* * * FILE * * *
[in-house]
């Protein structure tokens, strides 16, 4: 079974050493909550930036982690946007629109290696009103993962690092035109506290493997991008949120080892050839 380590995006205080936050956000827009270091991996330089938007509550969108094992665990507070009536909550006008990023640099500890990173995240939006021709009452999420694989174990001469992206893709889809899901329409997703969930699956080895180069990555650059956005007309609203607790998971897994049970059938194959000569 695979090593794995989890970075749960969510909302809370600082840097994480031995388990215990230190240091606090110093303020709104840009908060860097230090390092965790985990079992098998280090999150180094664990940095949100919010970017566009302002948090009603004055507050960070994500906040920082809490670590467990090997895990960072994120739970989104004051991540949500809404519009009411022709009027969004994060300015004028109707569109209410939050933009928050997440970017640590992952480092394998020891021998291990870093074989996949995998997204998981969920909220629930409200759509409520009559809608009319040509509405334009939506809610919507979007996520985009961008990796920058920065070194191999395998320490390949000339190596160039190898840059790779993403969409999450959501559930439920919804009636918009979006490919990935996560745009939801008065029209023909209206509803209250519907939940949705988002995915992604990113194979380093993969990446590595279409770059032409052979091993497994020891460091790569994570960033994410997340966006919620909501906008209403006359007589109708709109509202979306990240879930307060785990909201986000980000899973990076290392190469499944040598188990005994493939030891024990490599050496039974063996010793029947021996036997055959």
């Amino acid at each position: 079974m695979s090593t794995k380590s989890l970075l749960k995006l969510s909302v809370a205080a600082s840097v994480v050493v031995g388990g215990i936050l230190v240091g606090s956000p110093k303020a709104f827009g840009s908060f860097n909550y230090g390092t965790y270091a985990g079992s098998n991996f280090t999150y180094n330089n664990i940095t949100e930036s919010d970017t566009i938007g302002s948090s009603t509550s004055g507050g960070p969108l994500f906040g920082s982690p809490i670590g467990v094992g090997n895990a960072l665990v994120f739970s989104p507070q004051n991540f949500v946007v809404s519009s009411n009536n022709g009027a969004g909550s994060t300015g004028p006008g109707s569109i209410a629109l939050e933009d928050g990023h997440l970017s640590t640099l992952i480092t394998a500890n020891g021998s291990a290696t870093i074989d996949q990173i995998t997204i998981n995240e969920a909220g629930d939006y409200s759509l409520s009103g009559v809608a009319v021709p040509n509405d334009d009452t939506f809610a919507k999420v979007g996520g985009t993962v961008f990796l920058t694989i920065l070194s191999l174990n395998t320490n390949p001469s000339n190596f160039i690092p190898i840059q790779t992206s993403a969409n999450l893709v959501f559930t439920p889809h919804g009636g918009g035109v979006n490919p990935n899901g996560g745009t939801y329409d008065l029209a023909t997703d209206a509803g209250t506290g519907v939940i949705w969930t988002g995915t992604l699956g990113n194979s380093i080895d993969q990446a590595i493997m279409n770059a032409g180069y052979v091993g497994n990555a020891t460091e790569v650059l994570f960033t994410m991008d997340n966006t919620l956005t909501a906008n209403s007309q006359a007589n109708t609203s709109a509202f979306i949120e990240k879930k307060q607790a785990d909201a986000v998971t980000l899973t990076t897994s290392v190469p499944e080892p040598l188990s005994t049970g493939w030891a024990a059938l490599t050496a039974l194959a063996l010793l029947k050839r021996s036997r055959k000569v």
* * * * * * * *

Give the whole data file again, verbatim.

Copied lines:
[in-house]
């Protein structure tokens, strides 16, 4: 079974050493909550930036982690946007629109290696009103993962690092035109506290493997991008949120080892050839 380590995006205080936050956000827009270091991996330089938007509550969108094992665990507070009536909550006008990023640099500890990173995240939006021709009452999420694989174990001469992206893709889809899901329409997703969930699956080895180069990555650059956005007309609203607790998971897994049970059938194959000569 695979090593794995989890970075749960969510909302809370600082840097994480031995388990215990230190240091606090110093303020709104840009908060860097230090390092965790985990079992098998280090999150180094664990940095949100919010970017566009302002948090009603004055507050960070994500906040920082809490670590467990090997895990960072994120739970989104004051991540949500809404519009009411022709009027969004994060300015004028109707569109209410939050933009928050997440970017640590992952480092394998020891021998291990870093074989996949995998997204998981969920909220629930409200759509409520009559809608009319040509509405334009939506809610919507979007996520985009961008990796920058920065070194191999395998320490390949000339190596160039190898840059790779993403969409999450959501559930439920919804009636918009979006490919990935996560745009939801008065029209023909209206509803209250519907939940949705988002995915992604990113194979380093993969990446590595279409770059032409052979091993497994020891460091790569994570960033994410997340966006919620909501906008209403006359007589109708709109509202979306990240879930307060785990909201986000980000899973990076290392190469499944040598188990005994493939030891024990490599050496039974063996010793029947021996036997055959």
């Amino acid at each position: 079974m695979s090593t794995k380590s989890l970075l749960k995006l969510s909302v809370a205080a600082s840097v994480v050493v031995g388990g215990i936050l230190v240091g606090s956000p110093k303020a709104f827009g840009s908060f860097n909550y230090g390092t965790y270091a985990g079992s098998n991996f280090t999150y180094n330089n664990i940095t949100e930036s919010d970017t566009i938007g302002s948090s009603t509550s004055g507050g960070p969108l994500f906040g920082s982690p809490i670590g467990v094992g090997n895990a960072l665990v994120f739970s989104p507070q004051n991540f949500v946007v809404s519009s009411n009536n022709g009027a969004g909550s994060t300015g004028p006008g109707s569109i209410a629109l939050e933009d928050g990023h997440l970017s640590t640099l992952i480092t394998a500890n020891g021998s291990a290696t870093i074989d996949q990173i995998t997204i998981n995240e969920a909220g629930d939006y409200s759509l409520s009103g009559v809608a009319v021709p040509n509405d334009d009452t939506f809610a919507k999420v979007g996520g985009t993962v961008f990796l920058t694989i920065l070194s191999l174990n395998t320490n390949p001469s000339n190596f160039i690092p190898i840059q790779t992206s993403a969409n999450l893709v959501f559930t439920p889809h919804g009636g918009g035109v979006n490919p990935n899901g996560g745009t939801y329409d008065l029209a023909t997703d209206a509803g209250t506290g519907v939940i949705w969930t988002g995915t992604l699956g990113n194979s380093i080895d993969q990446a590595i493997m279409n770059a032409g180069y052979v091993g497994n990555a020891t460091e790569v650059l994570f960033t994410m991008d997340n966006t919620l956005t909501a906008n209403s007309q006359a007589n109708t609203s709109a509202f979306i949120e990240k879930k307060q607790a785990d909201a986000v998971t980000l899973t990076t897994s290392v190469p499944e080892p040598l188990s005994t049970g493939w030891a024990a059938l490599t050496a039974l194959a063996l010793l029947k050839r021996s036997r055959k000569v």